Bradley Cooper's Leonard Bernstein Biopic 'Maestro' Is Like a Bad Nose Job

Three faces of Bradley Cooper depicting Leonard Bernstein in "Maestro." In the middle image, he’s snorting coke. (CelebStoner images)

Much has been made of the prosthetic nose Bradley Cooper wears in Maestro (now streaming on Netflix) to look more like his Jewish subject, Leonard Bernstein.

It's a big one, kind of pudgy, excellent apparently to snort cocaine with, which Lenny does at a party an hour-plus into this exasperating biopic. He raises the tray over his head so his friend can do a line.

"It's raining down on me from your fucking nose," Lenny wryly comments.

Considering the controversy over the proboscis, this is a particulary appropriate line of dialogue.

The issue came up earlier this year. It's part of a discussion known as "Jewface" that focuses on non-Jews playing Jewish characters in movies and TV shows. Cooper, who directed, wrote and plays the lead in Maestro, is not Jewish. Cary Mulligan, who's his Chilean wife Felica Montealegre in the movie, is also not Jewish (nor was Montealegre).

Bradley Cooper and Cary Mulligan in "Maestro" (CelebStoner photo)

Hence the nose, which was used to look more like Bernstein's. Some think this is inappropriate, to accentuate the composer's Jewishness with a stereotypical trait. He may have had an oversized schnoz (the Yiddish word for nose), but was it really necessary to add girth? And if so, did Cooper ever look for actors with oversized noses to suit the role, or is that too much to ask?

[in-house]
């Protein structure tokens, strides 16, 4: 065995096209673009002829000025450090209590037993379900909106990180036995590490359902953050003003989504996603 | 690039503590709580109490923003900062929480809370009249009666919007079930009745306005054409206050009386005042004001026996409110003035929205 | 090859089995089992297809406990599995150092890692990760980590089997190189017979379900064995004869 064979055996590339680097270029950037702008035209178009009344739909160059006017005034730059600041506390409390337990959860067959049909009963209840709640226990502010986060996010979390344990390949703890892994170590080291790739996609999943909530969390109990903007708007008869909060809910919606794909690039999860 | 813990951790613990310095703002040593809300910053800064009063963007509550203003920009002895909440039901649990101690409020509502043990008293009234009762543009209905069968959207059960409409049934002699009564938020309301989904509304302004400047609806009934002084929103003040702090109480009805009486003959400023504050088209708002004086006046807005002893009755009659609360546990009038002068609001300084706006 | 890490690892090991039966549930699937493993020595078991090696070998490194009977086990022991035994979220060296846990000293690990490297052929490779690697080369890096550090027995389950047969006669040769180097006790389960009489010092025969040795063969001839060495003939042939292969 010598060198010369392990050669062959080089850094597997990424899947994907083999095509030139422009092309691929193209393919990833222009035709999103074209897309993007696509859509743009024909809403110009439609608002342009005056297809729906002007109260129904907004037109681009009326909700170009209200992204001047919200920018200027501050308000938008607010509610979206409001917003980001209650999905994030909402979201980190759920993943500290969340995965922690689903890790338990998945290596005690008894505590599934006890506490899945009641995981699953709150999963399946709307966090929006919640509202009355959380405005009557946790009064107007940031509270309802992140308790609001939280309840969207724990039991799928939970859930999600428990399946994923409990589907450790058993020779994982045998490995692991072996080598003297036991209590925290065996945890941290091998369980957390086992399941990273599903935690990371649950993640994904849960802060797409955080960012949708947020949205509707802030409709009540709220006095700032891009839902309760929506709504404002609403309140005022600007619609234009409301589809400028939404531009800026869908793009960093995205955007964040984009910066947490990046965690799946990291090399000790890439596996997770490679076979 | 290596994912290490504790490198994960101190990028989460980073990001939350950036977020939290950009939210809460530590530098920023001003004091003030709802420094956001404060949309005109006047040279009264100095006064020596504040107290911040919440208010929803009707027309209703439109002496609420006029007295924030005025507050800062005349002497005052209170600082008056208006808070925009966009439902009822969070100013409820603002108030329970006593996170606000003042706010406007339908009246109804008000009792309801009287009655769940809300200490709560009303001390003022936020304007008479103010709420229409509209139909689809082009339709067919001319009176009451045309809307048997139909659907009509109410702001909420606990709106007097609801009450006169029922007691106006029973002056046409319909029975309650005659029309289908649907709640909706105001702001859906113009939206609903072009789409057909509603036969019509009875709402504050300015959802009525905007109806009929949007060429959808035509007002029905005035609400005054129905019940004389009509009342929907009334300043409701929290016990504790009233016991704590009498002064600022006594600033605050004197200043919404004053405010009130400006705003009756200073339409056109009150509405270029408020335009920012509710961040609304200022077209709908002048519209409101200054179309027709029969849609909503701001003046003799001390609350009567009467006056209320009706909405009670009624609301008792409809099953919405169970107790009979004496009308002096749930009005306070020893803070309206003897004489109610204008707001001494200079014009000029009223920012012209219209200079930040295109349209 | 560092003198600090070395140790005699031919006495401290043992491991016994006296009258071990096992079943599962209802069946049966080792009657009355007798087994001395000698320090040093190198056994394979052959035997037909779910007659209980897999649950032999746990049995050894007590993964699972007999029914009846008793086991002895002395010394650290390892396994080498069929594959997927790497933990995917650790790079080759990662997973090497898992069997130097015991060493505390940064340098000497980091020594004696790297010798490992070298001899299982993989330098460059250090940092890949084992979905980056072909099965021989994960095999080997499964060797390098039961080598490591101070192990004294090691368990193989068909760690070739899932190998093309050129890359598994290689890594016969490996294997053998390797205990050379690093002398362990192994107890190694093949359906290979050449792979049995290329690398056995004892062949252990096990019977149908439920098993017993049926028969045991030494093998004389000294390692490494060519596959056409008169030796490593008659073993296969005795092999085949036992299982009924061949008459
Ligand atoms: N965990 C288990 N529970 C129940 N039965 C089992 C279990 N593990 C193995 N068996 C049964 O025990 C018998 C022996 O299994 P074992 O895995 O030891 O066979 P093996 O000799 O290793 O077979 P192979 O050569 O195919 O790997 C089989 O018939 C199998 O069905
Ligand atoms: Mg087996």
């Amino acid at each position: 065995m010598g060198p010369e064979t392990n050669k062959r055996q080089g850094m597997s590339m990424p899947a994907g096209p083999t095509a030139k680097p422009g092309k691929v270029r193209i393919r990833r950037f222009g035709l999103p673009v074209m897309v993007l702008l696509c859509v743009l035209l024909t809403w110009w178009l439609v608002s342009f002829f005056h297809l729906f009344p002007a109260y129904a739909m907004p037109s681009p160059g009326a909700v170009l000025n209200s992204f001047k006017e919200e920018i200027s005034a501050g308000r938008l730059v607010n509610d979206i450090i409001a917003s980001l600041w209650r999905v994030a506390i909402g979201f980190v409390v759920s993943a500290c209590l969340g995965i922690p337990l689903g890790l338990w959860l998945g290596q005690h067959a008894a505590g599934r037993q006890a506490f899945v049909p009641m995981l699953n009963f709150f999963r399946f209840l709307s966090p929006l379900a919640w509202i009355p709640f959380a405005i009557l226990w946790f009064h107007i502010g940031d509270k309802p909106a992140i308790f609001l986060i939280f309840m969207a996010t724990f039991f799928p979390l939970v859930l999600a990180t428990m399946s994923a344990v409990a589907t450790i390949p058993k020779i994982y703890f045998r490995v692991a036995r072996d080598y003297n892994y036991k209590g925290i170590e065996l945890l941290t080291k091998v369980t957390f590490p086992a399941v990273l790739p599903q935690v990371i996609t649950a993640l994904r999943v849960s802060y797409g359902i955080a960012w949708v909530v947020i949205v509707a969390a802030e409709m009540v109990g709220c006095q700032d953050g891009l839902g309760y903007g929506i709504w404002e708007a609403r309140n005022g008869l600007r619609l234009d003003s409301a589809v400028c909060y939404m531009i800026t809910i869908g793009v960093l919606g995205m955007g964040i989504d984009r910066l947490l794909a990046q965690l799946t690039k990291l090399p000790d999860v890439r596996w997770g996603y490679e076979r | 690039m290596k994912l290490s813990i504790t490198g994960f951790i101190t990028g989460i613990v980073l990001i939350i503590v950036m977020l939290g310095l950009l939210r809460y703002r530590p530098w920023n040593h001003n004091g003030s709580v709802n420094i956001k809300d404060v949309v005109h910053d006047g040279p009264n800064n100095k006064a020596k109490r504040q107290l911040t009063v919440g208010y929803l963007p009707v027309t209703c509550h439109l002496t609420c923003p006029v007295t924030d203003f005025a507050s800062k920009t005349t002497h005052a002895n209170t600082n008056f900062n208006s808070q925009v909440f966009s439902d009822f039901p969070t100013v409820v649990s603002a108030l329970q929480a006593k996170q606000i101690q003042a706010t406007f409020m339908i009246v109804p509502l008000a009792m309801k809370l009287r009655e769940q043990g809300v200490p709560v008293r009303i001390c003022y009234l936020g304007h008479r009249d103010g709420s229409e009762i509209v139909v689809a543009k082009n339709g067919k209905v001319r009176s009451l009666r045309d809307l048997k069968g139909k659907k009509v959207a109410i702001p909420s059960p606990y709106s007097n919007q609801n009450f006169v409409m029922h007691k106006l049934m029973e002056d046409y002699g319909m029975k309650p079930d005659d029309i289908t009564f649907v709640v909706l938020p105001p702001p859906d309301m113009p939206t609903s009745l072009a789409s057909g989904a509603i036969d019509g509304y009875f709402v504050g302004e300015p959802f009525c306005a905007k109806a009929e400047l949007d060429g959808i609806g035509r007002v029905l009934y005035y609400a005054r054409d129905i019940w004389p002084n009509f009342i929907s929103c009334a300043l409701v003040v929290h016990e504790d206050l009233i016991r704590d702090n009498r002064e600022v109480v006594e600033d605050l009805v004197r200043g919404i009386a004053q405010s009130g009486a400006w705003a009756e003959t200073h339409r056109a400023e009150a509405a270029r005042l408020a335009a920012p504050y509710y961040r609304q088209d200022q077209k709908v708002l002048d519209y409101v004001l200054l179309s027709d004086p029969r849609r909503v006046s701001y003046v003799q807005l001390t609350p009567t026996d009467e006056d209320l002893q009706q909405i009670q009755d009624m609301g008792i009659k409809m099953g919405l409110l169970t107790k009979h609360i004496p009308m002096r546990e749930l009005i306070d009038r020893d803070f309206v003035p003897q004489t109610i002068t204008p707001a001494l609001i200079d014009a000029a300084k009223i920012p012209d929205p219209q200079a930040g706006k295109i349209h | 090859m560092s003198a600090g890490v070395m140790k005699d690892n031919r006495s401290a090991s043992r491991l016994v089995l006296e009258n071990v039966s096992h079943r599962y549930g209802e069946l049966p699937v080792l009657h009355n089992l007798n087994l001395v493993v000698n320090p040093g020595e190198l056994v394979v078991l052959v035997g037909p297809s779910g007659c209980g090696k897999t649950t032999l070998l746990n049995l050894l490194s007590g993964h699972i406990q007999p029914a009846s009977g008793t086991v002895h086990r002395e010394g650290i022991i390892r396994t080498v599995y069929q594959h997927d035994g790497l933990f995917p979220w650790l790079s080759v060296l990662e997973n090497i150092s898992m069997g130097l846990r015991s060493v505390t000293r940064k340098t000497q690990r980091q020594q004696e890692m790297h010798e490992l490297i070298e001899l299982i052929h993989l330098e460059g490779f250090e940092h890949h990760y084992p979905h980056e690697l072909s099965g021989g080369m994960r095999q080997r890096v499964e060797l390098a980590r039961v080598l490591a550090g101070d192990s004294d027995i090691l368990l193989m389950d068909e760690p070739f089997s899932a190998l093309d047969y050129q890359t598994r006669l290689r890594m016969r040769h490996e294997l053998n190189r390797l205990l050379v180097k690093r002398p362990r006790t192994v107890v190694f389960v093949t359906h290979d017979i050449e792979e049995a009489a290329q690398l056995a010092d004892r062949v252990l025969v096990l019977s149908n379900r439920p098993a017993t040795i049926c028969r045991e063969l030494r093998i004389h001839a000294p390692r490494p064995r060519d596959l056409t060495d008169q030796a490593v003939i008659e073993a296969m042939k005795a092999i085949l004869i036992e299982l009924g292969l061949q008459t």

So many Jewish roles do go to non-Jews, like Michelle Williams and Paul Dano in last year's The Fabelmans and Helen Mirren, who also employs a prosthetic nose, in this year's Golda. Mirren contends it's "utterly legitmate" and notes Jews plays non-Jews all the time.

CelebStoner Sarah Silvermanwho plays Bernstein's sister Shirley, is the only notable Jewish face in Maestro. She's previously discussed Jewface.

Sarah Silverman as Shirley Bernstein in "Maestro" (CelebStoner photo)

Like Lenny, Shirley smokes cigarettes non-stop. Yes, people smoked like fish in the '50s, but this is ridiculous. Lenny practically blows smoke in a baby's face in one scene. There's also a lot of alcohol use but no pot.

Maestro fails on a number of levels. Lenny and Felicia are awful snobs – elite, rich, condescending. Cooper plays Lenny with a strange giddiness, as if life is one big joke and he's figured it all out. By partially submerging their Jewishness, they succeed in an America dominated by Christain beliefs. Bernstein is just so darned talented he's not to be denied. 

The prosthetic nose was added to look more like Bernstein's. Some think this is inappropriate, to accentuate the composer's Jewishness.

I'm not much of a classical music fan, so the performance of "Mass: XVII" didn't move me, despite Cooper's histrionics leading the huge orchestra and cholr in a church. But the lack of attention paid to, in my opinion Bernstein's greatest achievement, West Side Story, is strange; the "Prologue" is relegated to background music in a house scene. We also hear Lenny play a couple of notes from "Maria" on the piano. That's it.

A philanderer with mostly men, Lenny strays from Felicia, only to return later in the film when she gets ill.

Cooper has pushed the envelope over the last few years of his career, acting in and directing this and his remake of A Star Is Born. Unfortunately, Maestro is like a bad nose job.


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Steve Bloom

Steve Bloom

Publisher of, former editor of High Times and Freedom Leaf and co-author of Pot Culture and Reefer Movie Madness.